Professor Chris EdgerProfessor Chris Edger, Birmingham City Business School

For High Street retailers Valentine’s Day represents the first key calendar trading event after Christmas. Retailers will be seeking to optimise item sales located around the occasion; supermarkets offering ‘linked promotions’ and discounts in food, drink, floral and stationary categories, ‘clustering’ product and merchandising at key impulse purchase sites within the store. Indeed, many of the offers will have been pre-funded and supported by key suppliers (i.e. confectionary, drinks, chilled meals, growers etc). Elsewhere on the high street, jewellers, florists, ‘gifting’ shops and department stores with perfume concessions will be leveraging the occasion through special offers. For casual dining operators this is a key trading event, with couponing targeted at driving ‘couple traffic’ through linked meal/drink promotional pricing.

Taken in isolation it is obviously an important occasion for the High Street but it must be seen as part of broader trend namely; the rise in importance of key calendar events for retailers. For centuries retailers have adapted range and merchandise to seasonal patterns (in apparel – ‘winter’, ‘spring’ and ‘summer’ ranges) but key calendar events have, in recent years, become even more important in driving footfall and item sales. Out with Xmas and Easter, key calendar events in the UK such as Burns Night, Valentine’s Day, Mother’s Day, Father’s Day, Halloween, Bonfire Night, St Patricks Day etc plus ‘ad hoc’ sporting and national events represent key opportunities for retailers not only give themselves a sales boost but also (potentially) to attract new customers.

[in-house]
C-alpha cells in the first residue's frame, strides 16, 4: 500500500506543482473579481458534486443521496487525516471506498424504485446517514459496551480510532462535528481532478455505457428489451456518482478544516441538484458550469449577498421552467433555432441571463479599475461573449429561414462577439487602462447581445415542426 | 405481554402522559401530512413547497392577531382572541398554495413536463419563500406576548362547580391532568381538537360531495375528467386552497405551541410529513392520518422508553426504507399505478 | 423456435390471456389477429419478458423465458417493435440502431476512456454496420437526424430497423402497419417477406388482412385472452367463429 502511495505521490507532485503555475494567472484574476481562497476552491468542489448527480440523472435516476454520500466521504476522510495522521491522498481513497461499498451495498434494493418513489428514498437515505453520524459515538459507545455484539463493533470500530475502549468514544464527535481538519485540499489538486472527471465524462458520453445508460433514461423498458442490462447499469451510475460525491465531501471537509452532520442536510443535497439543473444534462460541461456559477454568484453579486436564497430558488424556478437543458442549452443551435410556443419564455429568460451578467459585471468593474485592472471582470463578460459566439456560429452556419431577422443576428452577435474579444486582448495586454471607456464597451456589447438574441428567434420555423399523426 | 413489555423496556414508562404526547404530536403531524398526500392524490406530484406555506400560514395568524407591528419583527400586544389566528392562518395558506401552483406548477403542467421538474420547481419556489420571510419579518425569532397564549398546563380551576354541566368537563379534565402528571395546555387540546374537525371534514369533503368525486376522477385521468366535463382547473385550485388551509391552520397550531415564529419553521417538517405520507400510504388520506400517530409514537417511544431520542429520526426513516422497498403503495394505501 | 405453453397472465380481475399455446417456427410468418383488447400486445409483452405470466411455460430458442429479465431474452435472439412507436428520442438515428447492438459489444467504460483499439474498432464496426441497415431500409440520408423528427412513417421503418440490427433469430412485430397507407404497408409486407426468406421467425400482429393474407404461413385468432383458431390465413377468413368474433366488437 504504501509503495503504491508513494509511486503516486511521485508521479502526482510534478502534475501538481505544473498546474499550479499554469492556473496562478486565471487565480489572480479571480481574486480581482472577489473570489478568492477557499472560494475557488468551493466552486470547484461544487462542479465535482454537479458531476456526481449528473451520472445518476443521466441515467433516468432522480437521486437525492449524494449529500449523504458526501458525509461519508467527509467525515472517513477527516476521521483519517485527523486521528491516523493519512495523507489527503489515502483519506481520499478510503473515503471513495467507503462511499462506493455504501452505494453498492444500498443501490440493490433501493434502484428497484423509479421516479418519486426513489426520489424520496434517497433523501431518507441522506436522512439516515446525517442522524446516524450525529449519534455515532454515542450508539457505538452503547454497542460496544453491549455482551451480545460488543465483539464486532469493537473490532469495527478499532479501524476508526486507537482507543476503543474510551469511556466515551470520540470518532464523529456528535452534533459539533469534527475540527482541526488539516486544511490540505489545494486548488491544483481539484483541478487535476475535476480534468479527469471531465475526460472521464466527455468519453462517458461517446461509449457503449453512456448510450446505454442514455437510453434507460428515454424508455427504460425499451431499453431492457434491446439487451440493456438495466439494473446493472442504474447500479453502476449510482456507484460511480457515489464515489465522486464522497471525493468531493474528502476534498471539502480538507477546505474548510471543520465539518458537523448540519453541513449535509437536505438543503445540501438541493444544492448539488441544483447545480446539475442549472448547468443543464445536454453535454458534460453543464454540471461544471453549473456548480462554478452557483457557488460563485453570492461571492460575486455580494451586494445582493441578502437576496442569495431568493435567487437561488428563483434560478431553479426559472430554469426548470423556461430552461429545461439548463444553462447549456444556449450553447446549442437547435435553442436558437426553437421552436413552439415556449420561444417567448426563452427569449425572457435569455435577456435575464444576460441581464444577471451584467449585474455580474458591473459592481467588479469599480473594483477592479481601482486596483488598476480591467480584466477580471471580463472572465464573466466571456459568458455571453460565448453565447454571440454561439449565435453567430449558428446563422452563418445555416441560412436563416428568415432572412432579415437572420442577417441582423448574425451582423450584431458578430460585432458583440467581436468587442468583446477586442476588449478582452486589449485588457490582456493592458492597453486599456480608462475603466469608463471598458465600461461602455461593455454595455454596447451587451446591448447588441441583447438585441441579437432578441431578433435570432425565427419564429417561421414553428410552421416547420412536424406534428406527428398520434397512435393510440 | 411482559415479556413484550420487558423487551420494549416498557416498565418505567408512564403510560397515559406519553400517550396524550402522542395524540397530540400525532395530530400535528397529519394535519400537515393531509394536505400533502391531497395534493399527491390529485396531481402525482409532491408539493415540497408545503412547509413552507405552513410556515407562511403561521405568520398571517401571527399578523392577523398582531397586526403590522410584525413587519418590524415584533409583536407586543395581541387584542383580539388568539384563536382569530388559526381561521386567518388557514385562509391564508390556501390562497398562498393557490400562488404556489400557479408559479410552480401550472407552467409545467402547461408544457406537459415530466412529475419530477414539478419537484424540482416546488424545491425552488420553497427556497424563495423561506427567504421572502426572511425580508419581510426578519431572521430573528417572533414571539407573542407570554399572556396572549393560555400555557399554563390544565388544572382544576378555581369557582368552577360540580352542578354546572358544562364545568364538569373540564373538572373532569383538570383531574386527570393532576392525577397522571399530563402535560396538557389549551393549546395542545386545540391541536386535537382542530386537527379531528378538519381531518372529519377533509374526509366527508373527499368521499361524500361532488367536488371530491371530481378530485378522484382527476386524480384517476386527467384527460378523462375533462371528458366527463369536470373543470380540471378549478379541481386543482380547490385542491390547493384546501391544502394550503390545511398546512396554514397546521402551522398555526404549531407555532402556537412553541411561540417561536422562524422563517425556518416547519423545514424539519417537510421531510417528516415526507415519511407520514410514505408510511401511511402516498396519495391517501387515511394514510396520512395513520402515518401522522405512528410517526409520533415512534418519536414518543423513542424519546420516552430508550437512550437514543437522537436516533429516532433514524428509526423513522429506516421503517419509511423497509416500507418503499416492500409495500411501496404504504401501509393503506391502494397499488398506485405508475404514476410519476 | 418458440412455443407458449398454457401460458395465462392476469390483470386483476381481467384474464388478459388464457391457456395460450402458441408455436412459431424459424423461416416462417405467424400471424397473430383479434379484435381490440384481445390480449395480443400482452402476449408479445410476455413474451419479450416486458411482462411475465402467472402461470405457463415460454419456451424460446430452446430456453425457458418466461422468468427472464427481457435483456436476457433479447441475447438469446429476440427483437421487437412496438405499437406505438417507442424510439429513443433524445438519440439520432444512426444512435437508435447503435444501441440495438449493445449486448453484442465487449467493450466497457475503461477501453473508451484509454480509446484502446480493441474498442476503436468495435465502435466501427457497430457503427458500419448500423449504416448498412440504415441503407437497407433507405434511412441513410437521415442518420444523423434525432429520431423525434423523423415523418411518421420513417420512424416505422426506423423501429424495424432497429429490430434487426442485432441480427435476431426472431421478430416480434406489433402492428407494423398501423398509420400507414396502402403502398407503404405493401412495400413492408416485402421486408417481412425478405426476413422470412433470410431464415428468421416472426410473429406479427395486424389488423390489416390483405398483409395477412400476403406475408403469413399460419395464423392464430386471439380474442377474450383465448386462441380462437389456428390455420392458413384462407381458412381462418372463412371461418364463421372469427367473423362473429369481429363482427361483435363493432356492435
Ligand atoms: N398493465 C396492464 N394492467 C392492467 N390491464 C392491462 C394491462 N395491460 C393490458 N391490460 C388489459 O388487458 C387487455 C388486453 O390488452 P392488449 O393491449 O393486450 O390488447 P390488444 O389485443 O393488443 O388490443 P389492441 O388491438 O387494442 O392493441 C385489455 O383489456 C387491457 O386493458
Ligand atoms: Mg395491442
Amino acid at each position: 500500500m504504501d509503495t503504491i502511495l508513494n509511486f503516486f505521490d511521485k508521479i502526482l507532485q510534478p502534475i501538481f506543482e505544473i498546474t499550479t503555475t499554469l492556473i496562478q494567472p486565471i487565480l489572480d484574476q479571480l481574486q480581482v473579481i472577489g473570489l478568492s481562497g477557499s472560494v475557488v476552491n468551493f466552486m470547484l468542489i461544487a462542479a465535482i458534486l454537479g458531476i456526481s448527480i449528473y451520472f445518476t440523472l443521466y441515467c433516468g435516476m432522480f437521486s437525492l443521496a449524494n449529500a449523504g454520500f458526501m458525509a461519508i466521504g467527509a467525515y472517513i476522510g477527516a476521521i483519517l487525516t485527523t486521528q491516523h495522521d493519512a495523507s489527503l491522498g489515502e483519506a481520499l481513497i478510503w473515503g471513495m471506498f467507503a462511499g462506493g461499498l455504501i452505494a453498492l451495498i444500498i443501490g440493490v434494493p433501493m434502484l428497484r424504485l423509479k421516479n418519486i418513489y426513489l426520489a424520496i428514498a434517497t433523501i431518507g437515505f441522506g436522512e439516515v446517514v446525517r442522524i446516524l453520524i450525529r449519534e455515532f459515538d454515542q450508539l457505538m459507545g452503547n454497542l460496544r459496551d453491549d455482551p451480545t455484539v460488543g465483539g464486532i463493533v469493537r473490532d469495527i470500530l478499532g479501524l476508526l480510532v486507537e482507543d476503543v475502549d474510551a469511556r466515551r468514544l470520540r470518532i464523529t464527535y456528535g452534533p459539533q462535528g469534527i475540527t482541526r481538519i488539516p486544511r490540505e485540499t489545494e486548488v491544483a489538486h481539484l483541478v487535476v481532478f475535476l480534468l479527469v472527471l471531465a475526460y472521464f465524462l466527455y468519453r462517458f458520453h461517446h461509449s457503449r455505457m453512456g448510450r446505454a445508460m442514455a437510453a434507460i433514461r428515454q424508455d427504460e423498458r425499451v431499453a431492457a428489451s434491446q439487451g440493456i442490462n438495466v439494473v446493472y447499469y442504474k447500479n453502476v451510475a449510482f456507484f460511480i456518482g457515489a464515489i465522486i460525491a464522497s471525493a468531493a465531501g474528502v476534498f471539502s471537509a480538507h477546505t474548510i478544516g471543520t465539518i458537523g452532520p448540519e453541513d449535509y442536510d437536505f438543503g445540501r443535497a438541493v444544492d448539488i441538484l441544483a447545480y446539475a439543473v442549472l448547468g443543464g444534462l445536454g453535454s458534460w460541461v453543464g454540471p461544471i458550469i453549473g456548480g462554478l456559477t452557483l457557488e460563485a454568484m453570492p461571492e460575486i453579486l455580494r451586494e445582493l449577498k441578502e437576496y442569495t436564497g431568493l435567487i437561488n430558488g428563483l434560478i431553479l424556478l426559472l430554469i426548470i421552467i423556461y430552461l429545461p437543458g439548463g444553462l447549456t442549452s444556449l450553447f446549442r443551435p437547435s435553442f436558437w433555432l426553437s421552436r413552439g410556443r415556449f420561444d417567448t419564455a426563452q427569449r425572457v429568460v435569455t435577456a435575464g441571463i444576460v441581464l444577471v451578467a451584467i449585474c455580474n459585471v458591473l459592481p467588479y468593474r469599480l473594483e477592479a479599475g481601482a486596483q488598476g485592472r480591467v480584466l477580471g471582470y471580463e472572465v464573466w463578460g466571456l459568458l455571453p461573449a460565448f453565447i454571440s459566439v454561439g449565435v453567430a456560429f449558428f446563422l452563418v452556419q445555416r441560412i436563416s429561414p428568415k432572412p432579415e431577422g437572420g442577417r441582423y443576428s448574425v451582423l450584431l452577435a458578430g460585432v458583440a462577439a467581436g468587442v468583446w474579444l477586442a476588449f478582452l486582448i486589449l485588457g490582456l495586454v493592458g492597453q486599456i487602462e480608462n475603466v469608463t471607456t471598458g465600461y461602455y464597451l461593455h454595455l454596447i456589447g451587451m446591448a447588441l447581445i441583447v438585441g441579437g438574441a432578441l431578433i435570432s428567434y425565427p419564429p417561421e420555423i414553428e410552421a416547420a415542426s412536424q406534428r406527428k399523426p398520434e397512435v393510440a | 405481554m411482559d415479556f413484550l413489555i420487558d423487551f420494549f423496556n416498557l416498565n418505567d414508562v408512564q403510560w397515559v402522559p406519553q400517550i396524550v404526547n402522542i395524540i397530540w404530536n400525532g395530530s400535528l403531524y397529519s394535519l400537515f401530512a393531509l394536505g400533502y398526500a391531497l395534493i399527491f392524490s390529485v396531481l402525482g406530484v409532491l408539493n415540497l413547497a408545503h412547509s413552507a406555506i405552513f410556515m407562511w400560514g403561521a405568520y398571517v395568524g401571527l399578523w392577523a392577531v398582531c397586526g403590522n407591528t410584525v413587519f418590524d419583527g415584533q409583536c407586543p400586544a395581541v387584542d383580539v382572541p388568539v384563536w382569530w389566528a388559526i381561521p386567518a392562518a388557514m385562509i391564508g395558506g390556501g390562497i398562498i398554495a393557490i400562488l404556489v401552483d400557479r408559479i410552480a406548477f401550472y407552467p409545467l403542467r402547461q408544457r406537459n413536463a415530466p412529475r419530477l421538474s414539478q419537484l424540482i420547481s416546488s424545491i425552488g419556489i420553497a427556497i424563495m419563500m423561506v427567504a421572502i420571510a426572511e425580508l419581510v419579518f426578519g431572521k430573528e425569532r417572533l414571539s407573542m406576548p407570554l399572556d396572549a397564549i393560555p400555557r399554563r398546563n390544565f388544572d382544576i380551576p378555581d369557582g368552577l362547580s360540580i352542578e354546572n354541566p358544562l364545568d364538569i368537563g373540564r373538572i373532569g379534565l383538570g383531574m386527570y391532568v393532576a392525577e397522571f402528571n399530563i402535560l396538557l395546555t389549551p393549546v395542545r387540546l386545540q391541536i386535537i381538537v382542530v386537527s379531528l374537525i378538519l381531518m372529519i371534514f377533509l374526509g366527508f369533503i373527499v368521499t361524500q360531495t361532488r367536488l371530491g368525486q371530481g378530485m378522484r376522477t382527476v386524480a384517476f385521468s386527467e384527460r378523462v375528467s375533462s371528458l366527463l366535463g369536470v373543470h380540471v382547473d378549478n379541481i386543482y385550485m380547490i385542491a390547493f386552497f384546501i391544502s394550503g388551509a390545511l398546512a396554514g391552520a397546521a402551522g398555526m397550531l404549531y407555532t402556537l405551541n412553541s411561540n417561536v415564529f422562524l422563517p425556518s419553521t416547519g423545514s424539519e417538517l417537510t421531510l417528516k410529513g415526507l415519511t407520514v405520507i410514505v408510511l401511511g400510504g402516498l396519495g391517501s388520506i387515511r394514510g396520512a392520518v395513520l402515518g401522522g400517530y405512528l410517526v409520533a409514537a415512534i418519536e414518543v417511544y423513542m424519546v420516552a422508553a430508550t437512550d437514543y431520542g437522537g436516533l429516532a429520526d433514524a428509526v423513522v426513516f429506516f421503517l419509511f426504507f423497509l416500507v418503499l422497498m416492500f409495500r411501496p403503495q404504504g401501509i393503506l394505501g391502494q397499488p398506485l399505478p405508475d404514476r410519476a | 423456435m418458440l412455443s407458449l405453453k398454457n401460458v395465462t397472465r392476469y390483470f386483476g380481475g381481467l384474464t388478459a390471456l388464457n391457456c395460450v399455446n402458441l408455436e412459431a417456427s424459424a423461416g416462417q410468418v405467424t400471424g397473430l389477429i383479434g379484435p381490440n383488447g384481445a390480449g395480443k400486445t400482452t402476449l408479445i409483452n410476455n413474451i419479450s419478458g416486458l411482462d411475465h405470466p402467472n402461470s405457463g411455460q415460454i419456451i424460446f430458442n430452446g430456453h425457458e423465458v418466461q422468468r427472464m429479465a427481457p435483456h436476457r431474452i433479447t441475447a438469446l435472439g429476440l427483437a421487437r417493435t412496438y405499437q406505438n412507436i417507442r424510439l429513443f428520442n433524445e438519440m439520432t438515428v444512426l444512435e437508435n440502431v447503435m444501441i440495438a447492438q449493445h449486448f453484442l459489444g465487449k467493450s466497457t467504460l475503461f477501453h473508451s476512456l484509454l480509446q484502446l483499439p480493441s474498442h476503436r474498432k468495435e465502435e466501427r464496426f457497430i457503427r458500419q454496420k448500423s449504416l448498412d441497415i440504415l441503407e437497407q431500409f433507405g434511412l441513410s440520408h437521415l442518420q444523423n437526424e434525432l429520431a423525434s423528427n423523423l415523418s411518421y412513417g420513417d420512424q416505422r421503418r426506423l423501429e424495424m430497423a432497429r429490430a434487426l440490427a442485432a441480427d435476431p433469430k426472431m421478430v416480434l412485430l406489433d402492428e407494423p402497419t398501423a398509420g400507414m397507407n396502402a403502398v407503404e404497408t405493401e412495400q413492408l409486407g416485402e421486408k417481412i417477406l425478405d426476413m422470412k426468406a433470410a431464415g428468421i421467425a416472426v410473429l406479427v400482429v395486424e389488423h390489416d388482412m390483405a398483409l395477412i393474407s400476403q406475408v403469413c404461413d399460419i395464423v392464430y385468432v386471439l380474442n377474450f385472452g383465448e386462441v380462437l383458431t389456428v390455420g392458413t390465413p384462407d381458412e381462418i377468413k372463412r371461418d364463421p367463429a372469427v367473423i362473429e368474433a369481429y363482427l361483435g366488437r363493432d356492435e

Given the current attack of the ‘disruptive trinity’ (economic, technological and changing customer behaviour) such opportunities to showcase themselves must not be taken lightly by retailers. For instance, outside of Xmas, Valentine’s Day is the biggest trading occasion for Signet the UK’s largest jeweller and Mother’s Day is the largest turnover opportunity for the UK’s largest pub and restaurant operators Mitchells and Butlers. Planning for key calendar events is obviously important (i.e. product mix, promotions, pricing and staffing); in particular retailers must ensure that they are not left with excess stock (with ‘specific’ branding) after the event! The main point is this – given the tribulations that many retailers face during the ‘restructuring’ that is occurring presently on the High Street optimising key calendar events is more of an imperative than it has ever been before.

The following two tabs change content below.
Chris Edger

Chris Edger

Professor of Multi-Unit Leadership at Birmingham City University